How much money should you be allocating to each channel in your marketing mix?
One simple answer is that you should calculate the ROI of each channel and then shift your budget from the less profitable channels into the more profitable ones. But, even leaving aside various challenges with measuring ROI across a multitude of digital and offline channels, this approach is problematic even assuming you could get accurate numbers. It fails to take all sorts of factors into account, such as the value of emerging channels versus established ones, the difference between awareness marketing and lead generation, and the impact of one channel on another to create a sum greater than its parts.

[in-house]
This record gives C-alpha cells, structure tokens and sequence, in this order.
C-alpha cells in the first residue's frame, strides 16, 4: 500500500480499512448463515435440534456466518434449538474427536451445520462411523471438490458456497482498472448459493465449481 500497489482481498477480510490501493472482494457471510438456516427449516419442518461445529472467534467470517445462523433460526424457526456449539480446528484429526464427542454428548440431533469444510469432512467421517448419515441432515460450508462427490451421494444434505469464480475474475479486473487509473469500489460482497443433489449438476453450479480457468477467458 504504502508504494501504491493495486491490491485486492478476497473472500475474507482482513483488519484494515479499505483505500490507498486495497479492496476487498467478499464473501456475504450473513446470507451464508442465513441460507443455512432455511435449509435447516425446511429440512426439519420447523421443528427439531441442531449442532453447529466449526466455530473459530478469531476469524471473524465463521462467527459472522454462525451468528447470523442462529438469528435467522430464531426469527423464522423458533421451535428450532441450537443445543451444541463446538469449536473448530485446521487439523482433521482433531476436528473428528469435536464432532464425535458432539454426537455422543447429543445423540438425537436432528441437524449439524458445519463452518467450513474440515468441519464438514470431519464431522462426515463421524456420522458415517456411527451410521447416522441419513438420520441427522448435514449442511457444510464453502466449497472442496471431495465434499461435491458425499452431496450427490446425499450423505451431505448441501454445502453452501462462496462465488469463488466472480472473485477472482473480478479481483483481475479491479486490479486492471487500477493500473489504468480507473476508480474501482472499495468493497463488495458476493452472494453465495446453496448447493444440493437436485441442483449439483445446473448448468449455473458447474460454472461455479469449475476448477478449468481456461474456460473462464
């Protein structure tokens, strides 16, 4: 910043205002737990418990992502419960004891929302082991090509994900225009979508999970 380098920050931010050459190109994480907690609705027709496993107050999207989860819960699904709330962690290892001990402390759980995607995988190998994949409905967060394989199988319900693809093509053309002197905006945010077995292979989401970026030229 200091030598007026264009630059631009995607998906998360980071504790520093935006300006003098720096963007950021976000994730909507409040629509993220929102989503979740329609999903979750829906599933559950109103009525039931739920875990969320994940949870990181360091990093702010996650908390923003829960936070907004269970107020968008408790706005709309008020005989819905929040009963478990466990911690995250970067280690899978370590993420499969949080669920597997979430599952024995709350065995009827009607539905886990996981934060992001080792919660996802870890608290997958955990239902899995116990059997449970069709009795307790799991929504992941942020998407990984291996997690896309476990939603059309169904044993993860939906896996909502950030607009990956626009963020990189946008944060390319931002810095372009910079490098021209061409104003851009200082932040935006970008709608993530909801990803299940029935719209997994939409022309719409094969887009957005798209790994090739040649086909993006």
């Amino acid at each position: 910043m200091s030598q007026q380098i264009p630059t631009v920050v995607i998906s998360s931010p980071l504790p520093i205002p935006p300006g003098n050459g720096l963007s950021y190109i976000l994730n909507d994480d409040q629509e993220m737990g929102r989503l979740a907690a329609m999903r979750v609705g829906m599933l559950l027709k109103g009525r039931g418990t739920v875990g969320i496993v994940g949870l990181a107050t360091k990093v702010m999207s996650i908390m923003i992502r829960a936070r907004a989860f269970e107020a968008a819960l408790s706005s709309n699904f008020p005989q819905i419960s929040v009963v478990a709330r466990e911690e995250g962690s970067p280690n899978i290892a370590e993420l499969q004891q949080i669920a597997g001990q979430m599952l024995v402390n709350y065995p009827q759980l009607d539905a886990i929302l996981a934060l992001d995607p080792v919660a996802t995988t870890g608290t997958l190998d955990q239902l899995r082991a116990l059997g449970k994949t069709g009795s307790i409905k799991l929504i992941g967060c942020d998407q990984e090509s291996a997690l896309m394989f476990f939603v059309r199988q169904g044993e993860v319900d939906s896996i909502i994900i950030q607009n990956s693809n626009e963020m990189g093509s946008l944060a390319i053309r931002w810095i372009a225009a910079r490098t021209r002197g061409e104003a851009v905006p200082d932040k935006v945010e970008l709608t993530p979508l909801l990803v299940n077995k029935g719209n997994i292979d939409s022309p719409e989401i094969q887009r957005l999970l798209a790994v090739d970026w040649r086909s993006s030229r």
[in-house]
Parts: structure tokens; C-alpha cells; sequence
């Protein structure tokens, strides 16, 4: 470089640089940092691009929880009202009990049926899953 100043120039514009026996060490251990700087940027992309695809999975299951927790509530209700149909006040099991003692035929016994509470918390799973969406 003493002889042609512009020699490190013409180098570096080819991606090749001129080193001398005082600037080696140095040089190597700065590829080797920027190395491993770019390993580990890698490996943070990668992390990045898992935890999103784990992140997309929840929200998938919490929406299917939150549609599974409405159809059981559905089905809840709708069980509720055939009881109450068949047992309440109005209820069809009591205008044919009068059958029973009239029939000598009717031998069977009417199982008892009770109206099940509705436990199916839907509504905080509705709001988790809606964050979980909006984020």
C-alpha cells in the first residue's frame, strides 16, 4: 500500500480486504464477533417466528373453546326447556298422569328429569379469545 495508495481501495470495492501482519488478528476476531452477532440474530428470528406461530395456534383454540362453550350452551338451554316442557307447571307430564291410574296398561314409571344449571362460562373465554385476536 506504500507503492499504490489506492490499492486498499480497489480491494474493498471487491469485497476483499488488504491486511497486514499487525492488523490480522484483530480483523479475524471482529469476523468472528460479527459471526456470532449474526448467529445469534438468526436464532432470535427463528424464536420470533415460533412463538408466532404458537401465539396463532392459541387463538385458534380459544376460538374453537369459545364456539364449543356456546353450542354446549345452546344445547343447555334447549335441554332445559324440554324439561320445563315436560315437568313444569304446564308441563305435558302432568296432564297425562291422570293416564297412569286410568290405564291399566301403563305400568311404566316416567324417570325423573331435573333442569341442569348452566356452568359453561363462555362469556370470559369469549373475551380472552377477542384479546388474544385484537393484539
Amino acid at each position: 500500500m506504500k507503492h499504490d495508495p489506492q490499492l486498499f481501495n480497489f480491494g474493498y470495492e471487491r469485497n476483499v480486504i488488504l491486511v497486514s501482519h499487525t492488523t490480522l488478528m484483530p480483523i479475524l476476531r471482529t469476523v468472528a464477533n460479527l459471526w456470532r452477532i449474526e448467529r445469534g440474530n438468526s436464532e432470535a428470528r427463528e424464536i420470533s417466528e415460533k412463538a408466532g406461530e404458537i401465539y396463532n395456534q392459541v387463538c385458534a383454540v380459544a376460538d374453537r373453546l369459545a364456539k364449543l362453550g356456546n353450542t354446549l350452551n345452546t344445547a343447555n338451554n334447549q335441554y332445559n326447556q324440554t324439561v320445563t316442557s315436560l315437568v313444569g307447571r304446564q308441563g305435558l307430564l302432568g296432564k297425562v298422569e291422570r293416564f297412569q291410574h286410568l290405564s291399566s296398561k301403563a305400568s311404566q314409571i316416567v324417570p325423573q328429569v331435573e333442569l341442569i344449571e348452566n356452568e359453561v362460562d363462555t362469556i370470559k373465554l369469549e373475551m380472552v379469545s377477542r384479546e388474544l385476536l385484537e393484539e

But the opposite approach — not measuring at all, but simply planning budgets by instinct or by what “feels” right, is even worse. If you have no idea how your various tactics are performing, then you’re flying blind. And as demonstrating ROI becomes increasingly important for marketers, there’s no way that such a laissez-faire way of planning is going to work for very long.
It occurs to me that we need a different approach — one that takes a holistic view of multiple channels and tactics, and drives towards a common goal, but which allows for different performance objectives for each tactic.
Such an approach exists. Our friends in the financial planning industry have been using it for years. They call it portfolio planning.